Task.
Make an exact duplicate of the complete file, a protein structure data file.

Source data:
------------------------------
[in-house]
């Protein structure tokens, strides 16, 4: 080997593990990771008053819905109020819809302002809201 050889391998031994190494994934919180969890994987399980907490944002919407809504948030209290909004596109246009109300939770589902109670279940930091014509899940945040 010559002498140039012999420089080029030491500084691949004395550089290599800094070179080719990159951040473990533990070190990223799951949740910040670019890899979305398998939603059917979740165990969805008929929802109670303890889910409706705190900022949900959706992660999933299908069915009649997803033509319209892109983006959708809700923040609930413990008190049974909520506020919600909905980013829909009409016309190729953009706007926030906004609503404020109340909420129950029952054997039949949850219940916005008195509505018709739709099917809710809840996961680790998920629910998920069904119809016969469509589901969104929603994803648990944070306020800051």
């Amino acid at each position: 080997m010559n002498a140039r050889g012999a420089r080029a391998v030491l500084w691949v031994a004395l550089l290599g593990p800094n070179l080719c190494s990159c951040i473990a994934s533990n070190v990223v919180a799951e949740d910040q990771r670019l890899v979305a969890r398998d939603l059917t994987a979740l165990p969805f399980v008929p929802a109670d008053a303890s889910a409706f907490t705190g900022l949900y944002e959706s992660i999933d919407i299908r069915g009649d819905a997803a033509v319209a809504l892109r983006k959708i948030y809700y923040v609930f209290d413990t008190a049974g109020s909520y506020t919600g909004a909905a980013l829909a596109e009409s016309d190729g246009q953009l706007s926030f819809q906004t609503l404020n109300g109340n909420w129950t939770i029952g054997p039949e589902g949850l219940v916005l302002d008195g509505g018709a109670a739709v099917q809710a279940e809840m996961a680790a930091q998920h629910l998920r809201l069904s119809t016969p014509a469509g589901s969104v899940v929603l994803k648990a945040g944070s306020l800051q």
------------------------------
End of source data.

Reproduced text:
[in-house]
């Protein structure tokens, strides 16, 4: 080997593990990771008053819905109020819809302002809201 050889391998031994190494994934919180969890994987399980907490944002919407809504948030209290909004596109246009109300939770589902109670279940930091014509899940945040 010559002498140039012999420089080029030491500084691949004395550089290599800094070179080719990159951040473990533990070190990223799951949740910040670019890899979305398998939603059917979740165990969805008929929802109670303890889910409706705190900022949900959706992660999933299908069915009649997803033509319209892109983006959708809700923040609930413990008190049974909520506020919600909905980013829909009409016309190729953009706007926030906004609503404020109340909420129950029952054997039949949850219940916005008195509505018709739709099917809710809840996961680790998920629910998920069904119809016969469509589901969104929603994803648990944070306020800051």
């Amino acid at each position: 080997m010559n002498a140039r050889g012999a420089r080029a391998v030491l500084w691949v031994a004395l550089l290599g593990p800094n070179l080719c190494s990159c951040i473990a994934s533990n070190v990223v919180a799951e949740d910040q990771r670019l890899v979305a969890r398998d939603l059917t994987a979740l165990p969805f399980v008929p929802a109670d008053a303890s889910a409706f907490t705190g900022l949900y944002e959706s992660i999933d919407i299908r069915g009649d819905a997803a033509v319209a809504l892109r983006k959708i948030y809700y923040v609930f209290d413990t008190a049974g109020s909520y506020t919600g909004a909905a980013l829909a596109e009409s016309d190729g246009q953009l706007s926030f819809q906004t609503l404020n109300g109340n909420w129950t939770i029952g054997p039949e589902g949850l219940v916005l302002d008195g509505g018709a109670a739709v099917q809710a279940e809840m996961a680790a930091q998920h629910l998920r809201l069904s119809t016969p014509a469509g589901s969104v899940v929603l994803k648990a945040g944070s306020l800051q």